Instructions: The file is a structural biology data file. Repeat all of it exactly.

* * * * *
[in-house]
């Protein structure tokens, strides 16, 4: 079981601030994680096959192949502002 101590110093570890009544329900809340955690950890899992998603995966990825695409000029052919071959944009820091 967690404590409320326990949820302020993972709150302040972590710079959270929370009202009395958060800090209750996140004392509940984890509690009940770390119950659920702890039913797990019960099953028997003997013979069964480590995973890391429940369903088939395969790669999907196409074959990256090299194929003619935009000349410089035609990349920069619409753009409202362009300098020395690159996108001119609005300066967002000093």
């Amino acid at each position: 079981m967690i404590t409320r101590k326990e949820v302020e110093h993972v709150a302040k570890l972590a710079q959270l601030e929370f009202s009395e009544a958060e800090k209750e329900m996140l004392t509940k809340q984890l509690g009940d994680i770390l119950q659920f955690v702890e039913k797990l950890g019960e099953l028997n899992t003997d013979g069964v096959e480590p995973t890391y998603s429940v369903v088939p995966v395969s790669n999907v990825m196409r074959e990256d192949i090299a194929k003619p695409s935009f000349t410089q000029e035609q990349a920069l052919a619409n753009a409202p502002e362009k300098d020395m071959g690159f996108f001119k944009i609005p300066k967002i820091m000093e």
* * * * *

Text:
[in-house]
């Protein structure tokens, strides 16, 4: 079981601030994680096959192949502002 101590110093570890009544329900809340955690950890899992998603995966990825695409000029052919071959944009820091 967690404590409320326990949820302020993972709150302040972590710079959270929370009202009395958060800090209750996140004392509940984890509690009940770390119950659920702890039913797990019960099953028997003997013979069964480590995973890391429940369903088939395969790669999907196409074959990256090299194929003619935009000349410089035609990349920069619409753009409202362009300098020395690159996108001119609005300066967002000093």
């Amino acid at each position: 079981m967690i404590t409320r101590k326990e949820v302020e110093h993972v709150a302040k570890l972590a710079q959270l601030e929370f009202s009395e009544a958060e800090k209750e329900m996140l004392t509940k809340q984890l509690g009940d994680i770390l119950q659920f955690v702890e039913k797990l950890g019960e099953l028997n899992t003997d013979g069964v096959e480590p995973t890391y998603s429940v369903v088939p995966v395969s790669n999907v990825m196409r074959e990256d192949i090299a194929k003619p695409s935009f000349t410089q000029e035609q990349a920069l052919a619409n753009a409202p502002e362009k300098d020395m071959g690159f996108f001119k944009i609005p300066k967002i820091m000093e």